13 Signs Of Baby Teething Along With Symptoms And Remedies

13 signs of baby teething

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Now that the first few months are over, it is time to look forward to a key milestone in your baby – yes, we are talking about teething!

Your newborn will start teething quite soon, and you need to be prepared for this process. Some babies get their first teeth without any issues or pain at all. But for some, this process can be really painful and drawn out.

You can see the symptoms of a painful or a painless baby teething during the first few weeks, right when it starts. As a parent, it is important for you to understand about the teething process, so that you can help your baby better.

Baby Teething Along

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13 Symptoms or Signs of Baby Teething:

Here you can check out the following symptoms of teething in babies:

  • Red and swollen gums
  • Heavy drooling
  • Red cheeks
  • Sleeplessness during the day and night
  • Ear rubbing, usually on the side the teething is
  • Gum biting or sucking
  • Excessive biting behavior
  • Sleep problems
  • General crankiness and restlessness
  • Lack of interest in food or eating
  • Chin and face rash
  • Coughing
  • Cheek pulling

[ Read: Baby Milestones Chart ]

Health Issues During This Period:

There is a chance that your baby might develop slight health problems during teething. This mostly happens due to the lack of sleep and inability to eat. Some babies are known to develop diarrhea or a mild flu during this period. This is a side-effect, more than a symptom of baby teething.

There is a chance that these health issues do not have anything to do with the teething. Hence you should consult the doctor in case your infant falls sick during these months, instead of chalking it up to teething. If the health problem is beyond a low level fever, or diaper rash, you should see the doctor about it.

How Long Will The Teething Last?

There is no saying how long your baby’s teething will last. It can last for anything between five to seven months. By the time your child is 2 and a half or 3 years, all the milk teeth would have developed too. You do not have to face the teething problem for all this time.


All your baby’s teeth will not break out in one single go.

  • The teeth will come out one by one, over a period of months.
  • The bottom two middle teeth are usually the first to come out, followed by the top middle teeth.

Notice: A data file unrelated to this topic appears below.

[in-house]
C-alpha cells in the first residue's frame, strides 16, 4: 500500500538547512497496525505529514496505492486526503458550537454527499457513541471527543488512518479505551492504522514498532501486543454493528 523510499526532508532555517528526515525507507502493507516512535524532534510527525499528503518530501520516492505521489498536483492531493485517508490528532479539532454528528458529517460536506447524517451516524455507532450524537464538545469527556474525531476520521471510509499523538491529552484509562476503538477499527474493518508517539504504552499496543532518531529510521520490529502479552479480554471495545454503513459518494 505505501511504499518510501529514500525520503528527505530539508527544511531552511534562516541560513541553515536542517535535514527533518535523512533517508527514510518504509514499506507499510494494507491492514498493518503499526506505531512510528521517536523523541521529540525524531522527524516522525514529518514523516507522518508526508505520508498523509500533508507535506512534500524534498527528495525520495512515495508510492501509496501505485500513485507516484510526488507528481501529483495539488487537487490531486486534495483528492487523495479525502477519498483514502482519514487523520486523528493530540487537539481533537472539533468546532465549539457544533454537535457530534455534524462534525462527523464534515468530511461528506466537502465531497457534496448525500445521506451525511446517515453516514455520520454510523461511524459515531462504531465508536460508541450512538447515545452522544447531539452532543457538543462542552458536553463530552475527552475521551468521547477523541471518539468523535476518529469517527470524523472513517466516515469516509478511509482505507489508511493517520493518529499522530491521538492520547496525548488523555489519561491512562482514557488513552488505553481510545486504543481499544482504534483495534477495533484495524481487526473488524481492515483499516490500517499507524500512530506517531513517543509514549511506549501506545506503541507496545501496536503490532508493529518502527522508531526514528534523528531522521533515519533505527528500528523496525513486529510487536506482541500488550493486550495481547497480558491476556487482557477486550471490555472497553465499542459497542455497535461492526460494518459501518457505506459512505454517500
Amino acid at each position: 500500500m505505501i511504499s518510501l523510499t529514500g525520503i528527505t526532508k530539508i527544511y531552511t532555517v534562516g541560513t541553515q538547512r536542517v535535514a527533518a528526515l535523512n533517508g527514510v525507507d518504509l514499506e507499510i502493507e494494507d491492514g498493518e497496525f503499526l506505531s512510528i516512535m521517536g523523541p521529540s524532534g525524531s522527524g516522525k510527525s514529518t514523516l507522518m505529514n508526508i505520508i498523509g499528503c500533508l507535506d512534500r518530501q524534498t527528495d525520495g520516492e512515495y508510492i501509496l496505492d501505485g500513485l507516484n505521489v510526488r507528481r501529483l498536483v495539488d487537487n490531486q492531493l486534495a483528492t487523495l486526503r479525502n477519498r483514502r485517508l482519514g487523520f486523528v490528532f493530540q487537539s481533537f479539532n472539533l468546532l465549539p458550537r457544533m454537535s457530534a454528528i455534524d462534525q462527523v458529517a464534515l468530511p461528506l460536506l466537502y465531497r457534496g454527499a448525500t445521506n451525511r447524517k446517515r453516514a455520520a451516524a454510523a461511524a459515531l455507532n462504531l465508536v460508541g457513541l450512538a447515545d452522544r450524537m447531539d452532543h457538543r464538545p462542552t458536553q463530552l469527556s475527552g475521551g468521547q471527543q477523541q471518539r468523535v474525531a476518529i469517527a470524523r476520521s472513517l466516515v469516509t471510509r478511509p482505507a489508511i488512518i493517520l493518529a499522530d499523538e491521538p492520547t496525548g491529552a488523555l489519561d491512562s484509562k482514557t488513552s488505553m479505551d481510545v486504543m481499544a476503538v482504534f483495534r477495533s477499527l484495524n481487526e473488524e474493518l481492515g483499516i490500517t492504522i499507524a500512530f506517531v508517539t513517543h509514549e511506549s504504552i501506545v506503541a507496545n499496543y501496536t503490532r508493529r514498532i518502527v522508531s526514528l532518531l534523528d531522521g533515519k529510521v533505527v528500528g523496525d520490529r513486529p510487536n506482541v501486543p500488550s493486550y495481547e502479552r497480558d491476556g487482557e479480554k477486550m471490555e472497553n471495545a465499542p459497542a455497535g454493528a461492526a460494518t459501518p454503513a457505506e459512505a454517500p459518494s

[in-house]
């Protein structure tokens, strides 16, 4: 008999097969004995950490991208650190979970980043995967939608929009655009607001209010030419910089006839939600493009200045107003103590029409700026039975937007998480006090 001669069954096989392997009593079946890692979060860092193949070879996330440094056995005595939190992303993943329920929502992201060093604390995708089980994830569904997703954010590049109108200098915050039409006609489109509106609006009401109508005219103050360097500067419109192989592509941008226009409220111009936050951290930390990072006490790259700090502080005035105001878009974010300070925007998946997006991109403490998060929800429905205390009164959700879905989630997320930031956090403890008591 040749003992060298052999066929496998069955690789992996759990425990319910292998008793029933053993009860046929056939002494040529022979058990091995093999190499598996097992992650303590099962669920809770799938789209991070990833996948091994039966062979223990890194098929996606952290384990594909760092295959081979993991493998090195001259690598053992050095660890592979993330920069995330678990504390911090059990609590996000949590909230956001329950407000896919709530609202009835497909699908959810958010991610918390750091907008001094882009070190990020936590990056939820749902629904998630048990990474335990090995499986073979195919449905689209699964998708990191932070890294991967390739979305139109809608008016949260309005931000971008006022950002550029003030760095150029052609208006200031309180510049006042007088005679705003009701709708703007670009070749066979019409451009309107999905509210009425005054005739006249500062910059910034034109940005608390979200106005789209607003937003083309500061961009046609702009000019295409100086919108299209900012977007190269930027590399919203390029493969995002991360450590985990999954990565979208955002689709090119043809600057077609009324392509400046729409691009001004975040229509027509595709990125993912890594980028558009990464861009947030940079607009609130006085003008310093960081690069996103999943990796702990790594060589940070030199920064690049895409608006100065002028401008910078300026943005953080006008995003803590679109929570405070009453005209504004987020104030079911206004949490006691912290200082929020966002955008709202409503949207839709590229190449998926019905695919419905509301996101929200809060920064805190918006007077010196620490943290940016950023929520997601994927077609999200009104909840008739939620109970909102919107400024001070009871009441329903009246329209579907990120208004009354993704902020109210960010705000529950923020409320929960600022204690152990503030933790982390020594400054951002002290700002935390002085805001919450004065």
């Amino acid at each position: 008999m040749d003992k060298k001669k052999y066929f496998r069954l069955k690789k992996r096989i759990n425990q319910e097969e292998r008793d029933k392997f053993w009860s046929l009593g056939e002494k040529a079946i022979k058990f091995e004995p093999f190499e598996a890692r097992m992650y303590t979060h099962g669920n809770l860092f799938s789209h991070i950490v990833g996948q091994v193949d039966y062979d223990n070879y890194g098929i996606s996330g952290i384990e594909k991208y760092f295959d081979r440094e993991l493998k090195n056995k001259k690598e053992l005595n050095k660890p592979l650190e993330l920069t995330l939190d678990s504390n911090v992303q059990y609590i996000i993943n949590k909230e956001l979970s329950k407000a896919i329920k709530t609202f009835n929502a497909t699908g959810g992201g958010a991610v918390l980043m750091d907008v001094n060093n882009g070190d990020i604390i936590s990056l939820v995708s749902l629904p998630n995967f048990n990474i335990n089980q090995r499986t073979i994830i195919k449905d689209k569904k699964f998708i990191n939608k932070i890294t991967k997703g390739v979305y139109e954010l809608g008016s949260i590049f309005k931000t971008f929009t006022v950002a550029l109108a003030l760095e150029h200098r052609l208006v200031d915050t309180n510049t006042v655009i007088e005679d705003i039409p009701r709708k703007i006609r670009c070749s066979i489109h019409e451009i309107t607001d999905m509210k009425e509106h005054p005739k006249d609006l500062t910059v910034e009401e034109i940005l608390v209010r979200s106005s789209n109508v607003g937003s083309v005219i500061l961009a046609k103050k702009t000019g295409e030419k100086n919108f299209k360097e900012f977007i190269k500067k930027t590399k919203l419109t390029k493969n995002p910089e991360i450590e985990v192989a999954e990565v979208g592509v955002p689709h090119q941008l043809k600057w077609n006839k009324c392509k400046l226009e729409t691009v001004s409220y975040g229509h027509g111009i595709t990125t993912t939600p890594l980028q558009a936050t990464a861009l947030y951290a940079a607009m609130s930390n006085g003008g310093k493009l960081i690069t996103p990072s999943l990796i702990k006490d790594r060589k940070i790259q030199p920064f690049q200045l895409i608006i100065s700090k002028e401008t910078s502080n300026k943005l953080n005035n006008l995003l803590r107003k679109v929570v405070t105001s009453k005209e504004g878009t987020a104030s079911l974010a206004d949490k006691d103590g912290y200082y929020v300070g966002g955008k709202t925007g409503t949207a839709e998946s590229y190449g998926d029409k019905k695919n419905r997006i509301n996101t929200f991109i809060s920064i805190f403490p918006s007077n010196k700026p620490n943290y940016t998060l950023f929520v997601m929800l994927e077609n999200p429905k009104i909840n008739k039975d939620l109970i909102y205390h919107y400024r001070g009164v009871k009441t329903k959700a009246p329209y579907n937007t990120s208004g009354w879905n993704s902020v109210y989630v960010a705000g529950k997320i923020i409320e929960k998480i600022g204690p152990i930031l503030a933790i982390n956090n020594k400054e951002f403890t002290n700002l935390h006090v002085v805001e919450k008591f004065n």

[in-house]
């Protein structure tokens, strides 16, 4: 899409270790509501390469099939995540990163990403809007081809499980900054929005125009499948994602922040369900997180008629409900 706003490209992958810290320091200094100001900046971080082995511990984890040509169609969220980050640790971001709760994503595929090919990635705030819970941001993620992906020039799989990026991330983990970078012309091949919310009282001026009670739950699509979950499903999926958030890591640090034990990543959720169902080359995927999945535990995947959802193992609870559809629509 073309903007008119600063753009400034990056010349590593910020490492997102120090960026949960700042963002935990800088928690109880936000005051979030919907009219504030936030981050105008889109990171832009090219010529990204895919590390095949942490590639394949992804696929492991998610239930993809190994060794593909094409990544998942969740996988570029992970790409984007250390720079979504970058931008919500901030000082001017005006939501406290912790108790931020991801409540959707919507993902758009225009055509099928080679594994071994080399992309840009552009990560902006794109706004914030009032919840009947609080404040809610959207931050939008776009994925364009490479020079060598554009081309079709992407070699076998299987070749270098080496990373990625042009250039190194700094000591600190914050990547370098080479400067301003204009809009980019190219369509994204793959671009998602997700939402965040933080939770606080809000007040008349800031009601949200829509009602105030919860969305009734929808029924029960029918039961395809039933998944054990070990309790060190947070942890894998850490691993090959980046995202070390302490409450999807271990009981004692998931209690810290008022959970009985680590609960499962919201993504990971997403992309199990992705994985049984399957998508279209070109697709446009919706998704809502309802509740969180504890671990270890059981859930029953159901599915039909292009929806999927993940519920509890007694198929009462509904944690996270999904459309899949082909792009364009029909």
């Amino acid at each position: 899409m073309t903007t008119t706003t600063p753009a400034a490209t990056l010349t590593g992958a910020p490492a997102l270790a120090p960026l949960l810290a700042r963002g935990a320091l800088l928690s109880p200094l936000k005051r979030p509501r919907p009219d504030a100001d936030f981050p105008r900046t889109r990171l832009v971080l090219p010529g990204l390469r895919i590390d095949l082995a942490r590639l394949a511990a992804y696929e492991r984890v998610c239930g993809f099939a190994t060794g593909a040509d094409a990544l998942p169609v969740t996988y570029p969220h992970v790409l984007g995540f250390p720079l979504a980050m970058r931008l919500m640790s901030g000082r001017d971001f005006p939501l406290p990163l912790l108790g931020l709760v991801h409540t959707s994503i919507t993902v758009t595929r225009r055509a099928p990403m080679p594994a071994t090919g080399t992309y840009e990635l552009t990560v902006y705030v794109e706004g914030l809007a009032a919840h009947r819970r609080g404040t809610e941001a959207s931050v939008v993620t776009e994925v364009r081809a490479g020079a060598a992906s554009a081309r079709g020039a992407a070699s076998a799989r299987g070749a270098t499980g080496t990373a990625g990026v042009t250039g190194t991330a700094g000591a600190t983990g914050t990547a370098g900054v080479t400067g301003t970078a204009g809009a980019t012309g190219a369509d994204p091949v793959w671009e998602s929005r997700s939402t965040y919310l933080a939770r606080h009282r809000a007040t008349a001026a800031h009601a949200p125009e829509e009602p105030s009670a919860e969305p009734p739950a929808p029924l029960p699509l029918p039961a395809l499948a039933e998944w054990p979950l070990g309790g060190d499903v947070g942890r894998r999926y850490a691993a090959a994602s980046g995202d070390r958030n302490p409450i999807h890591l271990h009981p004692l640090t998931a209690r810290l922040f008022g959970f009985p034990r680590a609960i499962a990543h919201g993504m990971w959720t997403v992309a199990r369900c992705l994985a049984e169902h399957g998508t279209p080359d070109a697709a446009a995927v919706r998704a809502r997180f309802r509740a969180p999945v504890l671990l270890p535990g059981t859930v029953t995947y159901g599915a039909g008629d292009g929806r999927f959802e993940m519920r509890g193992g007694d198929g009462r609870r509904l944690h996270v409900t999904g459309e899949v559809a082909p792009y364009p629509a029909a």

• The ones on the side and the backs come out after that.
  • The good news is that the problems associated with teething only last for a little while, when the first few teeth are emerging. Once the first few teeth are out, the rest of them will come out painlessly.
  • Once the first teeth are out, it will take a while for the molars to appear. The molars will appear only around the first year, so you and your infant will get some respite.

Late Teething Problems:

Your baby will start developing the first teeth sometime between 4 to 10 months. However, sometimes, it may take longer for the first teeth to appear. That is perfectly normal too.

  • Tooth development is hereditary. If you and your spouse developed teeth late, your baby will also develop teeth later than average.
  • If by the first year your baby’s teeth have not emerged, you should consult the doctor, so they can be assessed. It will not be a long term concern, or a large scale concern, but your baby might have to get some orthodontic assistance later on.
  • If your baby’s hair, bone, and height grow normally, even when the teeth are not growing, it is fine. Late teething is nothing to be worried about, for it does not develop overall development.
  • Some doctors are of the opinion that children whose teething period comes late can actually achieve better dental health!

Why Does Teething Hurt?

Your baby’s teeth form right when it’s in the womb. These teeth buds are formed in the gums and they stay there till it is time for them to come out of the gums.

  • Teething is what happens when the teeth start pushing their way out of the gums. This may cause the gums to swell, and there might be rashes in the area too. This is the primary cause of pain and irritation during teething.
  • This pain is combined with the pain of trying to eat or drink. Your baby will have the intense urge to chew on things during this period as well, and this puts more pressure on the teeth and gums.
  • This sucking and chewing causes extra blood flow to the swollen area, thereby increasing the pain.